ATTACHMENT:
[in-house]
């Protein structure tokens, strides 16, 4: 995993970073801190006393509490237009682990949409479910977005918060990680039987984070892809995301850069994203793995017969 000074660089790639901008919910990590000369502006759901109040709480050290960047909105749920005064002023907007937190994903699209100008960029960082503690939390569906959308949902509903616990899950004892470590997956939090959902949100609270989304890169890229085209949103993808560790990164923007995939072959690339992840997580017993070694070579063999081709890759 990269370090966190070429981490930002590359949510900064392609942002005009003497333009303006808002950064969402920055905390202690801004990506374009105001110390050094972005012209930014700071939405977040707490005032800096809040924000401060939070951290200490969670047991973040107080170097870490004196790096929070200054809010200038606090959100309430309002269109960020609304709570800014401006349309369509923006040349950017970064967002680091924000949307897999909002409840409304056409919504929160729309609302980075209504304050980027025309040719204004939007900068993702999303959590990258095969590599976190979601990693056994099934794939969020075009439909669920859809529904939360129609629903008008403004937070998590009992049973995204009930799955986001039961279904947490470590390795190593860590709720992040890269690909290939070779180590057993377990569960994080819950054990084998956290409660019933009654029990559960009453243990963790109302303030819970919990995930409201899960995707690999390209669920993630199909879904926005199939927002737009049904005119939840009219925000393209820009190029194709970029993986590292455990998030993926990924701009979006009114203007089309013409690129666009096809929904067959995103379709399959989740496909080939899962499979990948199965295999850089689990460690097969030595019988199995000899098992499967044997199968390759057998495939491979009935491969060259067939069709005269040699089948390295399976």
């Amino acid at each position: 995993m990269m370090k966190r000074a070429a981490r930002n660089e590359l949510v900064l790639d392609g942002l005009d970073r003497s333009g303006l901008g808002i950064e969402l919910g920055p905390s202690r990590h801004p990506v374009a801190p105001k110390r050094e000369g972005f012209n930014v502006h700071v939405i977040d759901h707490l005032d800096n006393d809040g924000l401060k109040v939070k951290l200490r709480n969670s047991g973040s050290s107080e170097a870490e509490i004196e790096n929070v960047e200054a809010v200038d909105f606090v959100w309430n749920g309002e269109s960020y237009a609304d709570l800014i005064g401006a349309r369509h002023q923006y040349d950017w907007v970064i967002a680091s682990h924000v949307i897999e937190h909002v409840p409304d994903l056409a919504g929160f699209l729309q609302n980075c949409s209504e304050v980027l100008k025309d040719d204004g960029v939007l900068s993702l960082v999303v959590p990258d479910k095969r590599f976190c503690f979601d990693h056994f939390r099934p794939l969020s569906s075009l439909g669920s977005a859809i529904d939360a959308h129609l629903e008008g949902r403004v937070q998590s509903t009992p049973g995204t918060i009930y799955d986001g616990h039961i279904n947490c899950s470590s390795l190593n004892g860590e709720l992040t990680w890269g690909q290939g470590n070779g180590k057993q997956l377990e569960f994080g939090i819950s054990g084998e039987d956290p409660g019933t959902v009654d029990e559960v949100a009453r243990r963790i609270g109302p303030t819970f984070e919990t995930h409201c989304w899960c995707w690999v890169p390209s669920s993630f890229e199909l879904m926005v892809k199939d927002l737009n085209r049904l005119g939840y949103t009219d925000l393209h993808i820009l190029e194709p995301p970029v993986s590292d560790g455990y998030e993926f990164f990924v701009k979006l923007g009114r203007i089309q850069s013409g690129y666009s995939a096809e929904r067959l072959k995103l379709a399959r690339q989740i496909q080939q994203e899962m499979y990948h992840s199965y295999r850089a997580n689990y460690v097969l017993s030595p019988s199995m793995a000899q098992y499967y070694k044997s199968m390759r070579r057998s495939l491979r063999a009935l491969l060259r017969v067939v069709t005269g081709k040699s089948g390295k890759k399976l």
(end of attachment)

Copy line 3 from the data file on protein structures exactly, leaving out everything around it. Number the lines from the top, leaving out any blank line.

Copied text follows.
């Amino acid at each position: 995993m990269m370090k966190r000074a070429a981490r930002n660089e590359l949510v900064l790639d392609g942002l005009d970073r003497s333009g303006l901008g808002i950064e969402l919910g920055p905390s202690r990590h801004p990506v374009a801190p105001k110390r050094e000369g972005f012209n930014v502006h700071v939405i977040d759901h707490l005032d800096n006393d809040g924000l401060k109040v939070k951290l200490r709480n969670s047991g973040s050290s107080e170097a870490e509490i004196e790096n929070v960047e200054a809010v200038d909105f606090v959100w309430n749920g309002e269109s960020y237009a609304d709570l800014i005064g401006a349309r369509h002023q923006y040349d950017w907007v970064i967002a680091s682990h924000v949307i897999e937190h909002v409840p409304d994903l056409a919504g929160f699209l729309q609302n980075c949409s209504e304050v980027l100008k025309d040719d204004g960029v939007l900068s993702l960082v999303v959590p990258d479910k095969r590599f976190c503690f979601d990693h056994f939390r099934p794939l969020s569906s075009l439909g669920s977005a859809i529904d939360a959308h129609l629903e008008g949902r403004v937070q998590s509903t009992p049973g995204t918060i009930y799955d986001g616990h039961i279904n947490c899950s470590s390795l190593n004892g860590e709720l992040t990680w890269g690909q290939g470590n070779g180590k057993q997956l377990e569960f994080g939090i819950s054990g084998e039987d956290p409660g019933t959902v009654d029990e559960v949100a009453r243990r963790i609270g109302p303030t819970f984070e919990t995930h409201c989304w899960c995707w690999v890169p390209s669920s993630f890229e199909l879904m926005v892809k199939d927002l737009n085209r049904l005119g939840y949103t009219d925000l393209h993808i820009l190029e194709p995301p970029v993986s590292d560790g455990y998030e993926f990164f990924v701009k979006l923007g009114r203007i089309q850069s013409g690129y666009s995939a096809e929904r067959l072959k995103l379709a399959r690339q989740i496909q080939q994203e899962m499979y990948h992840s199965y295999r850089a997580n689990y460690v097969l017993s030595p019988s199995m793995a000899q098992y499967y070694k044997s199968m390759r070579r057998s495939l491979r063999a009935l491969l060259r017969v067939v069709t005269g081709k040699s089948g390295k890759k399976l």